Friday, August 24, 2007

The Yezidi

"The Yezidi of Celle are one of the largest groups of their sect outside the homeland of Kurdish Iraq. There may be 7,000 in this small town. Yezidi across the world number between 400,000 and 800,000."
So wrote Sean Thomas in the Sunday Telegraph earlier this week. The Yezidi are an interesting "cult" that have been accused of -- and persecuted for -- devil worship. Some speculate that they worship "The Devil" (something that holds meaning only for monotheists), under the name Melek Taus. This Melek Taus is hard to pin down as either good or evil, according to Uta Tolle, a German scholar of Yezidism: "He is both [good and evil]. Like fire. Flames can cook but they can also burn. The world is good and bad." Setting aside the sensationalist nature of the title, Sean Thomas' The Devil Worshippers of Iraq is an interesting read.
THE DEVIL WORSHIPPERS OF IRAQ by Sean Thomas, Sunday Telegraph Last Updated: 4:01am BST 20/08/2007 "Ours is the oldest religion in the world. Older than Islam; older than Christianity."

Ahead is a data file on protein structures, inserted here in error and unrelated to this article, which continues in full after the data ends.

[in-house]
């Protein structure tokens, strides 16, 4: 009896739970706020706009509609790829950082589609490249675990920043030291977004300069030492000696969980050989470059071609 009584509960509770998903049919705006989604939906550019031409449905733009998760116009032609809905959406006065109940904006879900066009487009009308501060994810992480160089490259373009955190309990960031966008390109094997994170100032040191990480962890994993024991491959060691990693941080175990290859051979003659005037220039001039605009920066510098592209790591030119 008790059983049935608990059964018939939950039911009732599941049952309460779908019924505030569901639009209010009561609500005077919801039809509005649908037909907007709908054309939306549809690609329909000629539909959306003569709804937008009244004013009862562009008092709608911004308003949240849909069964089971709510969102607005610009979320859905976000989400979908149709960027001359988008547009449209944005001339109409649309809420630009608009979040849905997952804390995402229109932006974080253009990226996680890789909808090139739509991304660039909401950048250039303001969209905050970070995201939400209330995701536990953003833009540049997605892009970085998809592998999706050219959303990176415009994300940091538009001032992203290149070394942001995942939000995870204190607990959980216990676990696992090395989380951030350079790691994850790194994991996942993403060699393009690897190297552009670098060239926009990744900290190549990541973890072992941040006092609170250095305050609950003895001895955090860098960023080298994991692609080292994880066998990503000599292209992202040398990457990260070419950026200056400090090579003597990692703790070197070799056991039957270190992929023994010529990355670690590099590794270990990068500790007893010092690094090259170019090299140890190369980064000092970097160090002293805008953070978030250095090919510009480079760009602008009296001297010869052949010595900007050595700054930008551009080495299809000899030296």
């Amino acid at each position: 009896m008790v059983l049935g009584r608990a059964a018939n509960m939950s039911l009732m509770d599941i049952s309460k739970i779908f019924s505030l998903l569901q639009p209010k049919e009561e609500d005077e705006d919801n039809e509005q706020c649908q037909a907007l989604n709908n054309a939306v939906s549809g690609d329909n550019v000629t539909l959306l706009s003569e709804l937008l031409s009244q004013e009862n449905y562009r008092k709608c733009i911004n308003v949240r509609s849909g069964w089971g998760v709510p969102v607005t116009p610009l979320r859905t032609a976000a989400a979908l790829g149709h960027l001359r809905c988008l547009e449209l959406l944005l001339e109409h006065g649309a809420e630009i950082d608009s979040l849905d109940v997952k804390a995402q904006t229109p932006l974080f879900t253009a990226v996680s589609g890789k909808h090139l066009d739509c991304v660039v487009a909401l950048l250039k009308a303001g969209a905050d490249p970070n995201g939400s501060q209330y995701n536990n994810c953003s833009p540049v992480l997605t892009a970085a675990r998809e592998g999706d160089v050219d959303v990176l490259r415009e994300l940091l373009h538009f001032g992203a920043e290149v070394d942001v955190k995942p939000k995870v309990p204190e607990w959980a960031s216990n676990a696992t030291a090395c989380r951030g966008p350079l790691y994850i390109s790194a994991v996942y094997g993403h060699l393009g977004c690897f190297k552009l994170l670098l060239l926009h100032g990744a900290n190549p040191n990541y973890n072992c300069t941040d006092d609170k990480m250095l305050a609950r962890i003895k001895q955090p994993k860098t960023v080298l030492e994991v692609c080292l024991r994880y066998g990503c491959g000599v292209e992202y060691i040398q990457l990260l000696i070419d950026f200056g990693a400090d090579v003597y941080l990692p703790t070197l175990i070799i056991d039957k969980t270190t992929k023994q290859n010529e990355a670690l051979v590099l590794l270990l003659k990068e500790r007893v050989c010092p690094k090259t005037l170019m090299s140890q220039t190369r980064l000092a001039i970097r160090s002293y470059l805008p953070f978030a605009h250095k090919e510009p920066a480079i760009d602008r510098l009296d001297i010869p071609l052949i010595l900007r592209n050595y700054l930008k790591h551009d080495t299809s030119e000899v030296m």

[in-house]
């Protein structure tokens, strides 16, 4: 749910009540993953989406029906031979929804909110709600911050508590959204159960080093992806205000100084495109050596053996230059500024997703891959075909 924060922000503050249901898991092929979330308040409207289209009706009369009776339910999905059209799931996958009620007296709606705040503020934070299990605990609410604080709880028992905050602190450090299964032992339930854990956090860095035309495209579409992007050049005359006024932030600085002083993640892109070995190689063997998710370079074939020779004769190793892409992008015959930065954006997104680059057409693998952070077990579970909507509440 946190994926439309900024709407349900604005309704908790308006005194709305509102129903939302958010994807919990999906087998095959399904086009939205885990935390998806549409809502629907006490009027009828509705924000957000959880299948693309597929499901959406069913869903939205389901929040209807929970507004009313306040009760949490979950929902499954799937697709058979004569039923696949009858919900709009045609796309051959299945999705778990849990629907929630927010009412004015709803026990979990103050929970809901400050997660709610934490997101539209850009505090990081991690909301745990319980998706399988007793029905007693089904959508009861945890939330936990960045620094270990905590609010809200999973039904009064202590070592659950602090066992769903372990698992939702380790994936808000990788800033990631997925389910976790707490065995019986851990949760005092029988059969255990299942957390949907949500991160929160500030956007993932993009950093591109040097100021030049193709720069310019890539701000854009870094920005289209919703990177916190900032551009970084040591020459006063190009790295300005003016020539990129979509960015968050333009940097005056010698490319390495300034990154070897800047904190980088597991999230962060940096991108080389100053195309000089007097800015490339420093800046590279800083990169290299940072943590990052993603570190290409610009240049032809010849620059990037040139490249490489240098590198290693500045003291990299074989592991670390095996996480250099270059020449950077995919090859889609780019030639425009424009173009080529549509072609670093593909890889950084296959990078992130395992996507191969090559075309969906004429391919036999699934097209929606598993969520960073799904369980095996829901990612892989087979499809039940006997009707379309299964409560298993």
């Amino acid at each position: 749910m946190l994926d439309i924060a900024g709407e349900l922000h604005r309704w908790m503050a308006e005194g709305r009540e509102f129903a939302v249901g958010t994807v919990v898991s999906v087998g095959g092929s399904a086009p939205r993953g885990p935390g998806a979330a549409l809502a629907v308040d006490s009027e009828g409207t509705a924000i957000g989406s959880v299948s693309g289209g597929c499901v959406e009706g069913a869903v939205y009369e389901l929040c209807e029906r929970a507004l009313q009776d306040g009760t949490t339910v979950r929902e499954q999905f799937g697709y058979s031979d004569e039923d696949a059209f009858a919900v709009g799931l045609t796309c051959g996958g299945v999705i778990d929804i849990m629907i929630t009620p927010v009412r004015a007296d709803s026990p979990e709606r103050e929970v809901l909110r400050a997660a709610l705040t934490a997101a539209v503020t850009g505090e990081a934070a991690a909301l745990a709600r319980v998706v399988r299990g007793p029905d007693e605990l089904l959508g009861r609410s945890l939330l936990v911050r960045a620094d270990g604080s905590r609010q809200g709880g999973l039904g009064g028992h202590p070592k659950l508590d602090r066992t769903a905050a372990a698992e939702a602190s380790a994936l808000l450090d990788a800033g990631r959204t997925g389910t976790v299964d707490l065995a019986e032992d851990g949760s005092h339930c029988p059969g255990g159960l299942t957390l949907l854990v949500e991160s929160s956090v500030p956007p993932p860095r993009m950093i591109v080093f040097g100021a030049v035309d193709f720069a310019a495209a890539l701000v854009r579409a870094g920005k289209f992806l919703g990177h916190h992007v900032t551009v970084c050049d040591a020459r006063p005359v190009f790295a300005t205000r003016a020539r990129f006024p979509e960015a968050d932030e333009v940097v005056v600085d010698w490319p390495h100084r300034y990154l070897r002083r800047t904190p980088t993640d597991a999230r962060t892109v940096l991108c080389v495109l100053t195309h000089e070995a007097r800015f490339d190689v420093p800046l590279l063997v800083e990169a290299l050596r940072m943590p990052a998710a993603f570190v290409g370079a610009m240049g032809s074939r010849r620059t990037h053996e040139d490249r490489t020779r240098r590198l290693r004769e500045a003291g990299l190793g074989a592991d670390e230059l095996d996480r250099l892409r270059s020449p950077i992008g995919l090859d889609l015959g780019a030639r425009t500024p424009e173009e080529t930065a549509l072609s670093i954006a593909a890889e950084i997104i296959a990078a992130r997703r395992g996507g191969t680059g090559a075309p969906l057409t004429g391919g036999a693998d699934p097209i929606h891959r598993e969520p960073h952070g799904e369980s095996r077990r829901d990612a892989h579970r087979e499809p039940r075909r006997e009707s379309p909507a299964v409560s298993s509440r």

I'm in a community hall, on the outskirts of Celle, a north German town. On the walls are pictures of dark blue peacocks. Sitting at various tables around the room are dozens of Devil worshippers. At least, that's what some people call them. Though we don't know it yet, right now several suicide bombs are going off near Mosul in Iraq, killing maybe 400. The victims belong to the same faith as those gathered here today. They are Yezidi. And I'm here to unearth the reality of their fascinating religion. Why do they have such troubled relations with outsiders? Do they really worship the Devil?

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